Peter Oliver, who has almost 35 years’ experience in the Legal Service of the European Commission, envisions a bleak future if no Brexit deal is reached. ‘If there is no agreement by Brexit day, there will be a real mess,’ the Monckton Chambers barrister and former Legal Advisor to the Commission says. ‘Obviously, the ideal outcome is a withdrawal agreement under Article 50 with provisions on dispute resolution. Probably, the EU will insist on that.’

Concerned also that a joint committee for dispute settlement would be inadequate to deal with the relationship between the UK and the 27-member body, he sees potential for disputes between the UK and the EU or one or more Member States to be handled by an international court or tribunal, such as the Permanent Court of Arbitration. Dispute settlement procedures for World Trade Organization (WTO) and United Nations Convention on the Law of the Sea (UNCLOS) agreements would be decided according to the mechanisms laid down in these treaties, to which the UK is already party.

For disputes involving private parties, the procedure may be more complicated.

In 2014, the Court of Justice of the European Union (CJEU) rejected a draft agreement for the accession of the European Union to the European Convention on Human Rights because it would sideline the Court. Some cases relating to EU law would have been decided outside the normal mechanisms, thereby circumventing the Court for interpreting and applying EU law.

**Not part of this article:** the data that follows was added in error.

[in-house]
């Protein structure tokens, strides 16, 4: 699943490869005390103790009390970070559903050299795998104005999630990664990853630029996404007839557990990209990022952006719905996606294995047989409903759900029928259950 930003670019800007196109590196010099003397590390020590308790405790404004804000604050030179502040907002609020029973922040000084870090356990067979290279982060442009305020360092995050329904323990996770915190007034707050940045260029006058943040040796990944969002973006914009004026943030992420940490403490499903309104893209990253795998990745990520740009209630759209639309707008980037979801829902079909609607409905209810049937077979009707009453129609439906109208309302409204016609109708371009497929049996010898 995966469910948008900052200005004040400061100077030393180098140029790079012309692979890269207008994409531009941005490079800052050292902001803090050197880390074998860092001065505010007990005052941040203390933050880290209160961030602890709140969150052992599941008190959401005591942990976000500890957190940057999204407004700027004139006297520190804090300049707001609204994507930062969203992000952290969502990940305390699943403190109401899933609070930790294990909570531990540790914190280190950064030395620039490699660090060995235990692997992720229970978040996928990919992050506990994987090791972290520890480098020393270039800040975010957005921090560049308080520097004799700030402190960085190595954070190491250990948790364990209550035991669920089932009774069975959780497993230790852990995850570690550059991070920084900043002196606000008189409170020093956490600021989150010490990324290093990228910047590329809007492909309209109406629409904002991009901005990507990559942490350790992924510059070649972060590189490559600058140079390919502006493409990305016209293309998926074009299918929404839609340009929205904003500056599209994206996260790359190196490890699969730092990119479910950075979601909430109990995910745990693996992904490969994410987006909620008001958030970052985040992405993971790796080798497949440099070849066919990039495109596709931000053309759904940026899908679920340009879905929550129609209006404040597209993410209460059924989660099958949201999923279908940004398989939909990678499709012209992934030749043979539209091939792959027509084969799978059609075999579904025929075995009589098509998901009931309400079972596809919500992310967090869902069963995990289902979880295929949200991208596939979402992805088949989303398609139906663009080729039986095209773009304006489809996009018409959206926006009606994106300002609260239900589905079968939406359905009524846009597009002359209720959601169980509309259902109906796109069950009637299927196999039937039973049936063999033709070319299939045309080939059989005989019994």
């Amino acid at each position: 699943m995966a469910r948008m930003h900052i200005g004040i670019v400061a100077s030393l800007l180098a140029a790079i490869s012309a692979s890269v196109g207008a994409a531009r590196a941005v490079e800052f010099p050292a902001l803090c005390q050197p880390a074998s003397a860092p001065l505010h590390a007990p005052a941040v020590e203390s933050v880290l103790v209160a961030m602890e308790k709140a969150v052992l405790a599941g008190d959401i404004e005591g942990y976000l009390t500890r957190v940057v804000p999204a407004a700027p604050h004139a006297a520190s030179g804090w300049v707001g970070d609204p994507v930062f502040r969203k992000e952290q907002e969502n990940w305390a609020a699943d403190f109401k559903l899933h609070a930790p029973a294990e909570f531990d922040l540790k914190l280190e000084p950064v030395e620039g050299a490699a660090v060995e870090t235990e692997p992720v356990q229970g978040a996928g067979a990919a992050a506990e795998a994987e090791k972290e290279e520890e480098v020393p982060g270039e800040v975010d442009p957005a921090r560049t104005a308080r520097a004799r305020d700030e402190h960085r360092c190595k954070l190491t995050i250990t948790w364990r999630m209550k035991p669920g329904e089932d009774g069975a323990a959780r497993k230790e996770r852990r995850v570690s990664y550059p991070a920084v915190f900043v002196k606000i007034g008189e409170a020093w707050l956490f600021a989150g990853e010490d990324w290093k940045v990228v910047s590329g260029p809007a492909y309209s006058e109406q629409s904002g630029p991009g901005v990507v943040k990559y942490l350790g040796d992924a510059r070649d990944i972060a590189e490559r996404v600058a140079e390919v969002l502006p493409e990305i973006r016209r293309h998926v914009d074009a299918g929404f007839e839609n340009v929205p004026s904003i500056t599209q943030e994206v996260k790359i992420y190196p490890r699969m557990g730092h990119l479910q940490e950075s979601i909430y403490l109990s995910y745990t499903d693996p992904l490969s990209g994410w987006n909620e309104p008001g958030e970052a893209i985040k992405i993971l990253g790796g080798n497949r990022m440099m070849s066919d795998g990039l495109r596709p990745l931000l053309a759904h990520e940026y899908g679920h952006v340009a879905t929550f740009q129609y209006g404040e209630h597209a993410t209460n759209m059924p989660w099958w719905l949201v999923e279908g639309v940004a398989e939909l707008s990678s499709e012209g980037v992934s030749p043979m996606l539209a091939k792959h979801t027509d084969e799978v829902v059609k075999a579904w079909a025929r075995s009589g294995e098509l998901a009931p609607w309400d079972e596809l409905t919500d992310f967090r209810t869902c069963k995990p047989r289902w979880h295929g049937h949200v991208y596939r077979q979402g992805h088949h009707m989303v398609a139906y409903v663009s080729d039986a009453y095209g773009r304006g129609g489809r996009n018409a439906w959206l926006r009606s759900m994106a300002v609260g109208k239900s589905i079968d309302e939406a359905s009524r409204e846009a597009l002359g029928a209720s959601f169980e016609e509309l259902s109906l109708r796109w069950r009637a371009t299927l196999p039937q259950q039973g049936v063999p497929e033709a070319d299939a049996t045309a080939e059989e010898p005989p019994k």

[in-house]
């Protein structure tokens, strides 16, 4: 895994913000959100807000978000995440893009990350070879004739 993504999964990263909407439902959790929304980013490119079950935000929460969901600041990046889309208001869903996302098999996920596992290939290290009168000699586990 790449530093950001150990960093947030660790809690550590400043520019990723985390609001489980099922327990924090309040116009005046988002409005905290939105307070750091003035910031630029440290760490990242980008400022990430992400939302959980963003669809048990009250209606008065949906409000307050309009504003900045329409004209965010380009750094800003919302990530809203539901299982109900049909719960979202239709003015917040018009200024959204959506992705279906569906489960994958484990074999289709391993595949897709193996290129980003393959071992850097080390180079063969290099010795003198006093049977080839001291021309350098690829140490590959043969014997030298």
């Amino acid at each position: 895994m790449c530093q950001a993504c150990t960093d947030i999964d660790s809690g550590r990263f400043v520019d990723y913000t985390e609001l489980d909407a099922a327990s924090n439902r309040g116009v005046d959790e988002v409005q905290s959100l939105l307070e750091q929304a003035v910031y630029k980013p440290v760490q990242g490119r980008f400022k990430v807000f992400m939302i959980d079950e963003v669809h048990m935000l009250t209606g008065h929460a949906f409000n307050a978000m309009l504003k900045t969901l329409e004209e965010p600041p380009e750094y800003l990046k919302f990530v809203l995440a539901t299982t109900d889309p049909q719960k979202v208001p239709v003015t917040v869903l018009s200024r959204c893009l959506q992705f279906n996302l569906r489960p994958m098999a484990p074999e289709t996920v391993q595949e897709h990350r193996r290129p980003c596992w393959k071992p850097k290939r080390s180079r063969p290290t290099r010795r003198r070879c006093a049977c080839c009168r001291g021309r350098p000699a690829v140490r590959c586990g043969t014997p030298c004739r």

Debate is still ongoing as to whether the dispute settlement mechanisms in the Comprehensive Economic and Trade Agreement (CETA) between Canada and the European Union are in line with EU law, because the establishment of arbitral tribunals to hear disputes involving private parties would bypass the Court in Luxembourg.

Belgium is set to request an opinion from the Court of Justice on the legality of these mechanisms, which are likely to take about 18 months and should be delivered shortly before Brexit is expected to occur, in March 2019, according to Oliver.

Unless the Court gives its blessing to the CETA mechanisms, the EU presumably will insist British companies bring their disputes involving EU law before the courts of the Member States or before the Court of Justice. To ensure reciprocity, it is likely that the EU wants any withdrawal agreement to be introduced into UK law, to ensure that EU nationals and companies can litigate in the UK courts.

This would most likely be met with strong opposition from hardline Brexiteers. ‘No doubt, they would be against this because they would see it as introducing the case law of the European Court of Justice into UK law by the back door,’ says Oliver.

It is exactly for fear of a backlash from hardline Brexit supporters that Damian Chalmers, Professor of European Union Law at the London School of Economics, is worried that the UK may not pursue the optimal deal the country needs.

‘The UK would actually have a strong interest in powerful dispute settlement, because the likelihood of noncompliance from the rest of the EU is much bigger than noncompliance from the UK. The EU is bigger, it has more jurisdictions, and some of the Member States have weaker institutions,’ says Chalmers. ‘But my suspicion is that, for reasons of sovereignty, they are unlikely to pursue that.’

Yola Verbruggen is the IBA's Multimedia Journalist and can be contacted at